East Timorese journalist Jose Antonio Belo has returned home from Australia where he was seeking support against an upcoming prosecution over his attempts to expose official corruption. Belo is the editor and founder of popular Timorese weekly newspaper Tempo Semanal. He is facing a six year jail sentence after being charged with criminal defamation. Last year Belo wrote an article that suggested Justice Minister Lucia Lobato had improperly awarded government contracts to friends and business contacts. The article was based on text messages the newspaper had received which suggested corrupt dealings by the government minister.
While the trial date has not been set, the East Timor and Indonesia Action Network (ETAN) called on East Timor’s prosecutor-general to drop the criminal defamation charges against the paper and its editor. On 26 January, John M. Miller, ETAN’s National Coordinator said neither should have to face charges under an “obsolete and repressive law”. Timor’s repressive defamation laws were inherited from its old Indonesian masters. ETAN says the Timorese government had proposed decriminalising defamation under a new penal code. However the new code has not yet been enacted, although drafted several years ago. He now urges the state to drop the charges. “Rather than attack the messenger,” he said, “Timor-Leste's leadership should support freedom of expression and encourage a dynamic, investigative media”.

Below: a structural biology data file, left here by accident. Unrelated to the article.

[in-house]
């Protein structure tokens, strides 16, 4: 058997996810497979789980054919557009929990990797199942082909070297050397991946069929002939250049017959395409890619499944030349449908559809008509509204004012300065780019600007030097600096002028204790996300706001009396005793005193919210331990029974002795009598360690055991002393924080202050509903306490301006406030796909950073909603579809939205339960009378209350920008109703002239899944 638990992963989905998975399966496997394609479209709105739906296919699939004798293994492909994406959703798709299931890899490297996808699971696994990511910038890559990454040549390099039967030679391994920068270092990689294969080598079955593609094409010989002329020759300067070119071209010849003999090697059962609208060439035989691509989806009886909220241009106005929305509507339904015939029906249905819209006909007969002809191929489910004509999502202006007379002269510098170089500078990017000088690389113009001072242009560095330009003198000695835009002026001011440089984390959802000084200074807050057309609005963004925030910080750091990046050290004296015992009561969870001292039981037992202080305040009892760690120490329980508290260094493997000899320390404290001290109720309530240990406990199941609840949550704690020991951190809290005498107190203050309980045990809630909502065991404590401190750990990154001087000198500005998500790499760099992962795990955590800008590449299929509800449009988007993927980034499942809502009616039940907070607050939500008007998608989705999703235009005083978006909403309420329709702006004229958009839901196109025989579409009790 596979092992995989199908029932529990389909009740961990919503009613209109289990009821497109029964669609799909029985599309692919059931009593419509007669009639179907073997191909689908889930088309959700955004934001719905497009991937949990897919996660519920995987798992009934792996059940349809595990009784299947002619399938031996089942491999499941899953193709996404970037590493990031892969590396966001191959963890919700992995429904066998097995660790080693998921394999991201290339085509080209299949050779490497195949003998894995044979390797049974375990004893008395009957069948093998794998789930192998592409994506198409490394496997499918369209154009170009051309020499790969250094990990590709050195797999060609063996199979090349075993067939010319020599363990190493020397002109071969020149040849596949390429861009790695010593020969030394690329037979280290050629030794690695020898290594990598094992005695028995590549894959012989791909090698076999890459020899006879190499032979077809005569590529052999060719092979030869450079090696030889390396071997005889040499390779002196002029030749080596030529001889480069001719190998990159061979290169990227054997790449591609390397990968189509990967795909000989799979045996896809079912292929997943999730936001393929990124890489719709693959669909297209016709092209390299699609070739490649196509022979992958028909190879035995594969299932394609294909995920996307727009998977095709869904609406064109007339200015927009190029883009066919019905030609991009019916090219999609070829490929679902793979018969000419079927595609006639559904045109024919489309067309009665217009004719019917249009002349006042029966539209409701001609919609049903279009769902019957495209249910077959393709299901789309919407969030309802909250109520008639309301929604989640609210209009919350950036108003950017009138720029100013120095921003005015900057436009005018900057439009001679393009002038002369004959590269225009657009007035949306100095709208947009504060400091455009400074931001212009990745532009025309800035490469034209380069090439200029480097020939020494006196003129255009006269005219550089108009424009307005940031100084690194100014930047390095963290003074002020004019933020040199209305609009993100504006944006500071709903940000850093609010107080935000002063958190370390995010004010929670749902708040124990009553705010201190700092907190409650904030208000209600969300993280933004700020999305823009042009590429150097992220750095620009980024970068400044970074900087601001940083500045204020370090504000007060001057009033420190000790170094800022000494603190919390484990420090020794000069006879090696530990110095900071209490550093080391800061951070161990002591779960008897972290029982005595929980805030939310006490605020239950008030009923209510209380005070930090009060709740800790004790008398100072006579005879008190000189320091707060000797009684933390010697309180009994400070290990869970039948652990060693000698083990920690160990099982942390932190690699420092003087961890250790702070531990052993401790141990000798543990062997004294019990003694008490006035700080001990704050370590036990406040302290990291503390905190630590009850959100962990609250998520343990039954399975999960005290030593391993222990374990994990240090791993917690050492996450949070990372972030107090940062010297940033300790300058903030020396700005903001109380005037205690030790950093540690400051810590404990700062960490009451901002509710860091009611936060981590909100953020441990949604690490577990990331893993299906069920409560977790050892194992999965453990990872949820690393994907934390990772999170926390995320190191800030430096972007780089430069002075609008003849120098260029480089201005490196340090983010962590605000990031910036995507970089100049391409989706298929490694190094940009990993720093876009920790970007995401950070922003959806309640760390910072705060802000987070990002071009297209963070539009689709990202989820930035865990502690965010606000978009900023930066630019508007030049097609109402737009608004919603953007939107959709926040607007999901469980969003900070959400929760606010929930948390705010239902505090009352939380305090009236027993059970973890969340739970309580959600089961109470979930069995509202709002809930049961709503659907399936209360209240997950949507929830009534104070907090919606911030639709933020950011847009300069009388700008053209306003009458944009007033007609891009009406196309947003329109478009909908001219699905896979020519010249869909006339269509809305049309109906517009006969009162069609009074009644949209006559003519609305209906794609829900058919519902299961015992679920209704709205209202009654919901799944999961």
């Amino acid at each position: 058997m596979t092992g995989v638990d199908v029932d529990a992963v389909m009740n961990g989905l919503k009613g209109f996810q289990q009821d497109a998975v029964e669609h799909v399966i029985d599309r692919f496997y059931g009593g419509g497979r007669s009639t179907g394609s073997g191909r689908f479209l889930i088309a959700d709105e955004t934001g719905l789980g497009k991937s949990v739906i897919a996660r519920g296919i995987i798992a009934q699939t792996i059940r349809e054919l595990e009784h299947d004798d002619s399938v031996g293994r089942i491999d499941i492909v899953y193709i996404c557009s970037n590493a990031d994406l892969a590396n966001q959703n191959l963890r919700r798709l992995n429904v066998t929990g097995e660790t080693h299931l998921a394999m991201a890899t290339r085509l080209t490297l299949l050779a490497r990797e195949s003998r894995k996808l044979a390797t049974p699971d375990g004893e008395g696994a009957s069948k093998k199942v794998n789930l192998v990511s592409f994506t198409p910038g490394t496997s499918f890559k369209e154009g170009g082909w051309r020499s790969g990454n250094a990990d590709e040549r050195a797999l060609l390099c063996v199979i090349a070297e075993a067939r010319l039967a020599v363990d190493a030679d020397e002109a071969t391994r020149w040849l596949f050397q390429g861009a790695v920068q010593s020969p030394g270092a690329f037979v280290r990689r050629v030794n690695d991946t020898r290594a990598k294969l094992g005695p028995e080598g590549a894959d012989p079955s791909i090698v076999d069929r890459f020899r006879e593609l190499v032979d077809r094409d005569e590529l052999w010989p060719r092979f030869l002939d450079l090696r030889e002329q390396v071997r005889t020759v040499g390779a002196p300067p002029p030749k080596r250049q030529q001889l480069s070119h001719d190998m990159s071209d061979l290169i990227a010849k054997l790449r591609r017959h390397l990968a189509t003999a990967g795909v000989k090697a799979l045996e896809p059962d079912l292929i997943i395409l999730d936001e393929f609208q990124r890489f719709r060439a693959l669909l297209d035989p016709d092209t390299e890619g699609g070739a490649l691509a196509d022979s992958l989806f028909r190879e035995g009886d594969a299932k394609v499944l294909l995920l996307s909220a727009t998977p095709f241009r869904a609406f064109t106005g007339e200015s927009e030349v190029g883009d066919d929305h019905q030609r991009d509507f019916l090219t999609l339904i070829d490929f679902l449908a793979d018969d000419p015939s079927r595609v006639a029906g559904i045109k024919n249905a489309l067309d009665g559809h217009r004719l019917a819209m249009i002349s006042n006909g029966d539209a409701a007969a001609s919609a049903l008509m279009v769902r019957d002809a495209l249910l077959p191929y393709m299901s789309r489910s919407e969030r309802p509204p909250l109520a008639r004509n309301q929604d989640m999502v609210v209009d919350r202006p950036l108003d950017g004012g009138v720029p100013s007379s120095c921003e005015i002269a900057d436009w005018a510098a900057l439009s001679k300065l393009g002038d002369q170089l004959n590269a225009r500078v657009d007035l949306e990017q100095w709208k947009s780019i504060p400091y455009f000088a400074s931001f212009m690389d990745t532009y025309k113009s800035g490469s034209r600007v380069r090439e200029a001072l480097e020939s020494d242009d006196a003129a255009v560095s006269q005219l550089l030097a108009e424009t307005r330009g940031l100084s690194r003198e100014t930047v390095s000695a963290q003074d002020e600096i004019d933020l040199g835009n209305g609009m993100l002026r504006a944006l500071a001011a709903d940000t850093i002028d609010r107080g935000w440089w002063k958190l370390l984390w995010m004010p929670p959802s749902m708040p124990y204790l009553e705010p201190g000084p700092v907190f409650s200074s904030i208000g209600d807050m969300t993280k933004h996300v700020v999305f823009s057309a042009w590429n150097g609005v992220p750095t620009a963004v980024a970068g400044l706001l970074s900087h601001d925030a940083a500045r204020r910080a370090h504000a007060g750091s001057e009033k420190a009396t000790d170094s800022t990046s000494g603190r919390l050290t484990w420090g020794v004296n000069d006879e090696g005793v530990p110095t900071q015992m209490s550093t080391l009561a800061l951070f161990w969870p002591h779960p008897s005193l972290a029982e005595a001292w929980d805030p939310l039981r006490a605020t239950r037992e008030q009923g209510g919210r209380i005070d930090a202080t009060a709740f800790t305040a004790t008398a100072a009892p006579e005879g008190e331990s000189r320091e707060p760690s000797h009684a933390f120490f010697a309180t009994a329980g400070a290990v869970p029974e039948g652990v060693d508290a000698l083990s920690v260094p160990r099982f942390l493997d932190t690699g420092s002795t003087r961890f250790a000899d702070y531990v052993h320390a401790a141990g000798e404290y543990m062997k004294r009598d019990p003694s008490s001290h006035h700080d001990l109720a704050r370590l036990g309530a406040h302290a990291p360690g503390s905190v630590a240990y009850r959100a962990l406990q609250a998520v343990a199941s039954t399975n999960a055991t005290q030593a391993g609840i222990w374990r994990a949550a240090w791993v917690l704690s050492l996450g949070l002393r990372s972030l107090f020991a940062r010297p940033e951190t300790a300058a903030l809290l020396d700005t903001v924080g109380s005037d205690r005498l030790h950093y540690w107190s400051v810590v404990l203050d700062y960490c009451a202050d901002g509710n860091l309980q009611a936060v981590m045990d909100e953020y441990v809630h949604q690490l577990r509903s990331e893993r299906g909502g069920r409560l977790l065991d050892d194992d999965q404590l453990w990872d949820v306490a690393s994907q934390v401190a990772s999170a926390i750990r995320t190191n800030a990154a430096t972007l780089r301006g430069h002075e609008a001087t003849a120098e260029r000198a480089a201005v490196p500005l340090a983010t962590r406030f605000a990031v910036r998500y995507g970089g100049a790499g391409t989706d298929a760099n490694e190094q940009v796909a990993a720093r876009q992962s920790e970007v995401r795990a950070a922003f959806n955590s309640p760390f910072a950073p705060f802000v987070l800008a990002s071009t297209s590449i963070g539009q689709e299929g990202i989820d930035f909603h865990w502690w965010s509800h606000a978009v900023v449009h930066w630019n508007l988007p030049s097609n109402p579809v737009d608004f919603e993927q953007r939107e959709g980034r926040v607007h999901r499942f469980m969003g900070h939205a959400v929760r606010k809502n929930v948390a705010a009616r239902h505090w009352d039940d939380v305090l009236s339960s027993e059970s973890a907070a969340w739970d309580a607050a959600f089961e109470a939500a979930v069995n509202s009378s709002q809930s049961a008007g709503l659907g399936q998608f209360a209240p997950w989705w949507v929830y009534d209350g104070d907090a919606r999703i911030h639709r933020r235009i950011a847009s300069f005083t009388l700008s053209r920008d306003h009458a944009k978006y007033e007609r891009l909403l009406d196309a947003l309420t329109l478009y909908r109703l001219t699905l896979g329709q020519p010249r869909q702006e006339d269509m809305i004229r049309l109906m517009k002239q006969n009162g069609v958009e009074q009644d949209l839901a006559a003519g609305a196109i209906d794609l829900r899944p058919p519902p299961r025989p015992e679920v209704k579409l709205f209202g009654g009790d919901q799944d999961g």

Tempo Semanal published the offending article entitled “SMS texts evidence: Minister for Justice Gives Herself And Friends Projects” on 12 October 2008. In it, Tempo claimed they had received SMS texts which were exchanged by the Minister for Justice Lucia Lobato and Timorese and international businessmen. The text messages were discussions for a tender to construct a new fence for the Becora prison, the acquisition of uniforms for prison officers, and the design, issuance and management of national identity documentation. The issue was that the million dollar discussions took place before these projects were sent out for public tender.
The minister argued Belo violated her privacy and journalists’ ethical code by publishing the text messages. The government served notice to Belo in December he was facing defamation charges. However the Office of the Prosecutor-General refused to give Tempo Semanal a copy of the charges claiming the relevant documents were confidential. On 19 January, the prosecutor’s office questioned him for three hours. Belo said he does not any money or any resources to fight the charges. “So we can't fight a person who has influence [and] who has money,” he said. “I presume it is very, very difficult to win this case in the court."
This is not the first time Belo has faced imprisonment. He was a member of the clandestine resistance movement against Indonesian rule and was arrested in 1995, aged 23, after being involved in a peaceful demonstration calling for the release of independence leader Xanana Gusmao. Belo spent the next 18 months in jail. Afterwards he fled to the mountains to join the guerrilla fighters. He was captured in 1997 and spent more time in jail. He was released before the 1999 referendum that voted for independence and he went on to report the subsequent Indonesian massacres.
Since then he has worked as a freelance correspondent and cameraman with Associated Press, the ABC, SBS and Channel Seven. In 2006, he founded Tempo Semanal with $500 of his own money, a $1000 donation and one computer. For the first six months, his staff worked without pay. But its circulation grew rapidly and he now employs 20 staff. Belo accuses the government of not genuinely wanting freedom of speech in East Timor. “They don't want the journalists to do some hard stories, that's why they go after me.” he told ABC’s PM this evening. “And if they get me then other journalists are not going to be brave to do the hard stories.”